Other Power Sources: Additional power sources and techniques provide characters of different classes with power and abilities. These will appear in future Player’s Handbook volumes. For example, barbarians and druids draw on the primal forces of nature, monks harness the power of their soul energy (or ki) and psions call upon the mind to generate psionic powers. Future power sources include elemental, ki, primal, psionic, and shadow.
This means we have proof that, at least at one point, the monk was going to have a power source called ‘ki’ and that power source was going to be distinct from the psion’s psionic power source.
The narrative flows pretty easily; they were making Player’s Handbook 3, they wanted to introduce the Psionic classes, there was a hole for a striker, and the Monk fit in it. The developers could try and explicate Ki, and make feats to support it, or they could look down the barrel of the future before them, realise they had no real hope to make a Player’s Handbook 4 with a bunch of new classes in it to expand on Ki, and instead, bit the bullet and made the Monk Psionic. It’s not a good fit, it doesn’t work, and it doesn’t do anything, but it also accepts that the monk probably isn’t Martial, and it probably isn’t Arcane or Divine.
The idea of ‘ki’ as a power is of course, fraught. The term is an Anglicised Asian term, often used to refer to groupings of things in the Oriental Adventures heading, which has drawn a lot of very due criticism across multiple editions for its orientalism. Doing literally anything in this space, especially as a white guy, is going to draw questions, and if you do it in a space that’s easily decontextualised, you run the risk of being recruited into an ongoing conversation you’re neither equipped nor interested to become an expert on.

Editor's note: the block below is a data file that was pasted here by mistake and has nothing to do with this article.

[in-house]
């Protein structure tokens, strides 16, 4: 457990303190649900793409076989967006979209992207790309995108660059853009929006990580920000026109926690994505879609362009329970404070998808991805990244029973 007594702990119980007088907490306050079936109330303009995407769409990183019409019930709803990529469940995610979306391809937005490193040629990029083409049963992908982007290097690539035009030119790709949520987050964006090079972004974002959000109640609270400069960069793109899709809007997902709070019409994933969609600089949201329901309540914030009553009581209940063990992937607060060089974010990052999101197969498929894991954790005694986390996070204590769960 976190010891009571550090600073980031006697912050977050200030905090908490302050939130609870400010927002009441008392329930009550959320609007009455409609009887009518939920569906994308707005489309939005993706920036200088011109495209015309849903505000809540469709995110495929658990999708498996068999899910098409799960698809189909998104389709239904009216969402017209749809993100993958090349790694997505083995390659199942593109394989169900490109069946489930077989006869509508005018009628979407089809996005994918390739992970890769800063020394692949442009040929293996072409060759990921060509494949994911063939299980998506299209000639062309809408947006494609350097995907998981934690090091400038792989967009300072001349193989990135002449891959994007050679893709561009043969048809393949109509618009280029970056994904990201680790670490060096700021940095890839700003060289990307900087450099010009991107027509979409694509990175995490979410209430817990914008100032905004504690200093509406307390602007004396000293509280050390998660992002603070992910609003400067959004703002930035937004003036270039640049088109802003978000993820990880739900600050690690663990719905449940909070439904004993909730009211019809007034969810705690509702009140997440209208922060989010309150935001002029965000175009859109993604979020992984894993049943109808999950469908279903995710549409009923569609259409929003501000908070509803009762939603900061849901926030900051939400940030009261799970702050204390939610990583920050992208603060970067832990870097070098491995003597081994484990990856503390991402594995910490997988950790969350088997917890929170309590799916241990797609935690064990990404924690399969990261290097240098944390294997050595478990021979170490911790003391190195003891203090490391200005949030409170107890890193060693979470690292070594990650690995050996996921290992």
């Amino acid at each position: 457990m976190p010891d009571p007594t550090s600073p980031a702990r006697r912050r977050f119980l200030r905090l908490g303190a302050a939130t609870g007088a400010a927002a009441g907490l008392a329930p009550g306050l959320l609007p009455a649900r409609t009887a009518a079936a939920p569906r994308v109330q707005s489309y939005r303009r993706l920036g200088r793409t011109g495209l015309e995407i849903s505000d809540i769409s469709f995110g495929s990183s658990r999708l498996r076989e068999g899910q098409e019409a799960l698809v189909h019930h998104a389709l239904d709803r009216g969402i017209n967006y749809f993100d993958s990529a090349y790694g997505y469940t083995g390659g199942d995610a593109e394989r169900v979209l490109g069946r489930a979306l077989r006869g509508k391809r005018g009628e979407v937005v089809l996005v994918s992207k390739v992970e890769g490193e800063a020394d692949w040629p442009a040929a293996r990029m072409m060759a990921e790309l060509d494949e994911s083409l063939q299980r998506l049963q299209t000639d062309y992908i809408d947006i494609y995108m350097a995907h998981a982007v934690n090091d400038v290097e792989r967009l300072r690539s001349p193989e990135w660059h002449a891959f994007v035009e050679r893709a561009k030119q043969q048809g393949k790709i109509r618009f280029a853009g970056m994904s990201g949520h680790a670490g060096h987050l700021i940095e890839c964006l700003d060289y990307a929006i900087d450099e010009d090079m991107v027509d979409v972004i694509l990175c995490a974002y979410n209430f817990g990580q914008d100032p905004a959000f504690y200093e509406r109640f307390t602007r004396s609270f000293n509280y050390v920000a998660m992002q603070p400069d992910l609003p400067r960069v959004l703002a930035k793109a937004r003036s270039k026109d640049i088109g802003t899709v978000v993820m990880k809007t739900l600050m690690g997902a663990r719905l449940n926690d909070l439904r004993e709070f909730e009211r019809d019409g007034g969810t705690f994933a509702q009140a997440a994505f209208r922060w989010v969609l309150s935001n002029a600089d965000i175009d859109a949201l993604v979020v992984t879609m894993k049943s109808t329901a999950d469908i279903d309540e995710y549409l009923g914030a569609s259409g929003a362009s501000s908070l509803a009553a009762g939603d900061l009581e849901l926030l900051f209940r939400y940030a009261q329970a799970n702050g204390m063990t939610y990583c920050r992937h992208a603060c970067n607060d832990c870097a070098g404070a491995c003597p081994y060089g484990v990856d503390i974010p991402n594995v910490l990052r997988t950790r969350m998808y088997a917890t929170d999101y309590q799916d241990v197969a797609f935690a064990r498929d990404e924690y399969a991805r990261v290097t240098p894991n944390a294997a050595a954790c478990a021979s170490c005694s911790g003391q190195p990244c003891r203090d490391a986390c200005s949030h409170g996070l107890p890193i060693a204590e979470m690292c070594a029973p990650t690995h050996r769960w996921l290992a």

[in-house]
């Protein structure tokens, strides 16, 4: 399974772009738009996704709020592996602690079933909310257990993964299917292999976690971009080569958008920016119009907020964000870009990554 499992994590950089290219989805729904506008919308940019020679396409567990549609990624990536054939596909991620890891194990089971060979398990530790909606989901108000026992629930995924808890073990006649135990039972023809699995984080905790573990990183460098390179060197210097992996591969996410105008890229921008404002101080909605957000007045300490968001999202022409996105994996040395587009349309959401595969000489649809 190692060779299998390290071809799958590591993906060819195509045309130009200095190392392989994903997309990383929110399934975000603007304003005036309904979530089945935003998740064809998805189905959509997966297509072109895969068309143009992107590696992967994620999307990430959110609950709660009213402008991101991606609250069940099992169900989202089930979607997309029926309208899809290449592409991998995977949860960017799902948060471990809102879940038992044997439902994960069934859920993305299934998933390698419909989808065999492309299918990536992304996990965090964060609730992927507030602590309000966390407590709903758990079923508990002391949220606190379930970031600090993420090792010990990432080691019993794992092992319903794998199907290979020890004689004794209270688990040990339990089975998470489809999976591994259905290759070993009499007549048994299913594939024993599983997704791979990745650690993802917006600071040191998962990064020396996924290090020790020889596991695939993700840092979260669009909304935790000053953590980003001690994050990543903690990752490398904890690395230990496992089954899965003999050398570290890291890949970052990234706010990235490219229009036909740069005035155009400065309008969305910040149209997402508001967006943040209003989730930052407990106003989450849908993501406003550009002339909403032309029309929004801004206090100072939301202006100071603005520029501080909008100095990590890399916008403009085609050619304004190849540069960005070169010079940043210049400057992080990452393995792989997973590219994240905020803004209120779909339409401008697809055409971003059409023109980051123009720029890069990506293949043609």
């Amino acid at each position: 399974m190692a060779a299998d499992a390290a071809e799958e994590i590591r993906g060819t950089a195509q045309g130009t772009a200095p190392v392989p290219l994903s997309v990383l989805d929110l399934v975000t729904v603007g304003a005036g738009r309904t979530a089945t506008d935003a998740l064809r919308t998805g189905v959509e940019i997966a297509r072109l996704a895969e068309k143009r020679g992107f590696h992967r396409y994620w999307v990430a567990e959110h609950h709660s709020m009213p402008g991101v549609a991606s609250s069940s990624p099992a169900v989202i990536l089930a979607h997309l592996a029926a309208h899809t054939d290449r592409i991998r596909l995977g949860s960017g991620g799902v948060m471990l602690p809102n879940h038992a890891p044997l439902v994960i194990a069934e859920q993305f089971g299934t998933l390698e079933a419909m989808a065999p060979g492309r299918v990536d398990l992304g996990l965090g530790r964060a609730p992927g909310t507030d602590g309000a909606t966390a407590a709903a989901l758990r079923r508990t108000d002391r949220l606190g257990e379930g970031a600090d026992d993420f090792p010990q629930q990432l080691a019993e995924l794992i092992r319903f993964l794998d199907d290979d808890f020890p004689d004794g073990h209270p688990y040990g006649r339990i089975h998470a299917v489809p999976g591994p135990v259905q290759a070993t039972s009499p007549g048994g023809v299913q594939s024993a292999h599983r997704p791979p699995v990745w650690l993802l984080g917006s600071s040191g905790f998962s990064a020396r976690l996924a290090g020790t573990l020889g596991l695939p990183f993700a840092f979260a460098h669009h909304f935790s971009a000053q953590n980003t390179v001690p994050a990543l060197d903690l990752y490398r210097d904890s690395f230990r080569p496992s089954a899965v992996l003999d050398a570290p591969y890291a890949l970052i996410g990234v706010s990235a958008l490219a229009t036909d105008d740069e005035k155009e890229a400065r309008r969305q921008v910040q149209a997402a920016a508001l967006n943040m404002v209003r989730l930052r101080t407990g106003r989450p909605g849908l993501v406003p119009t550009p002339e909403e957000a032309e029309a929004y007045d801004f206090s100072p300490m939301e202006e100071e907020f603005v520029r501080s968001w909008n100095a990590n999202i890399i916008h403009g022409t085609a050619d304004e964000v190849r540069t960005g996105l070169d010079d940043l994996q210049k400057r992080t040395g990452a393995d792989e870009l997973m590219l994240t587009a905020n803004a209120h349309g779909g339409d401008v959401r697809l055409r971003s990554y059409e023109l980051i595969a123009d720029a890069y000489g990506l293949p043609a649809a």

When I talked about it on twitter, a comparison was made with the idea of ‘mojo’ power sources, as if the idea of using a specific cultural group’s signifiers to make character options that are specifically related to that cultural group is itself inherently a racist act. This kind of backfired, to me, because if someone who knew American Black culture a lot better than me made a bunch of say, New Orleans character options united by a mechanical grouping based around Mojo, and then it gave them a good way to represent a bunch of characters that were otherwise underserved by the existing systems, then I’d be all for it and it sounds sick as hell. I’m firmly of the opinion that D&D doesn’t get better by removing cool tools that marginalised people like, and the solution to bad stuff is to replace it with good stuff.
What tends to be here is a conversation that runs something like ‘is a samurai meaningfully different to a fighter,’ which I imagine some people would say ‘no’ and some people would say ‘yes,’ and the people who say yes should have something interesting to build with and maybe people should make the tools without building on racism rather than say ‘the use of this particular word makes it a racism.’ Ironically, the big gap between Samurai and just any person who could win a fight, in Japan was, in fact, a matter of class.
Honestly, the Ki system, if it was tied to Total Discipline powers, could be pretty interesting. You’d have room to make a Defender, Leader, and Controller, each building on this idea of tying together movement and attack powers, and draw from a variety of different media representations to give players interesting tools.
We never got it, not officially. It’s just something we can detective up.
This article was reposted from Talen’s personal blog.
You can find the original at Press.exe